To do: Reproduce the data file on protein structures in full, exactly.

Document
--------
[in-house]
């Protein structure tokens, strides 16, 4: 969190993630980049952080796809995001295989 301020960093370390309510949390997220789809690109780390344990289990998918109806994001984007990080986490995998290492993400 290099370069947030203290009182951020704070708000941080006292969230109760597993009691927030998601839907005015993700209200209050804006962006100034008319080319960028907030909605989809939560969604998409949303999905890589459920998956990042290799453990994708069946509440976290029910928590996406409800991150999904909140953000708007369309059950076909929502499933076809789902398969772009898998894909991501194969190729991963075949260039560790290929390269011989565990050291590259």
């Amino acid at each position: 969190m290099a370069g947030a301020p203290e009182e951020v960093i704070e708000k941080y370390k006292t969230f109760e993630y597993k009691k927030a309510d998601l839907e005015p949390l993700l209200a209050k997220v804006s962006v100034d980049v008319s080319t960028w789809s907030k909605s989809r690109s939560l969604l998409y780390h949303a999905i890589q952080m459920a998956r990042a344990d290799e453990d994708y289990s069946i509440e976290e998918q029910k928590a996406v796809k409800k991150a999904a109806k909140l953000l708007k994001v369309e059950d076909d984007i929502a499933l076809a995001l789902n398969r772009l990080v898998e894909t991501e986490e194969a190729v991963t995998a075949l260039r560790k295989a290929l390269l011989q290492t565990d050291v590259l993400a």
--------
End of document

[in-house]
């Protein structure tokens, strides 16, 4: 969190993630980049952080796809995001295989 301020960093370390309510949390997220789809690109780390344990289990998918109806994001984007990080986490995998290492993400 290099370069947030203290009182951020704070708000941080006292969230109760597993009691927030998601839907005015993700209200209050804006962006100034008319080319960028907030909605989809939560969604998409949303999905890589459920998956990042290799453990994708069946509440976290029910928590996406409800991150999904909140953000708007369309059950076909929502499933076809789902398969772009898998894909991501194969190729991963075949260039560790290929390269011989565990050291590259």
């Amino acid at each position: 969190m290099a370069g947030a301020p203290e009182e951020v960093i704070e708000k941080y370390k006292t969230f109760e993630y597993k009691k927030a309510d998601l839907e005015p949390l993700l209200a209050k997220v804006s962006v100034d980049v008319s080319t960028w789809s907030k909605s989809r690109s939560l969604l998409y780390h949303a999905i890589q952080m459920a998956r990042a344990d290799e453990d994708y289990s069946i509440e976290e998918q029910k928590a996406v796809k409800k991150a999904a109806k909140l953000l708007k994001v369309e059950d076909d984007i929502a499933l076809a995001l789902n398969r772009l990080v898998e894909t991501e986490e194969a190729v991963t995998a075949l260039r560790k295989a290929l390269l011989q290492t565990d050291v590259l993400a």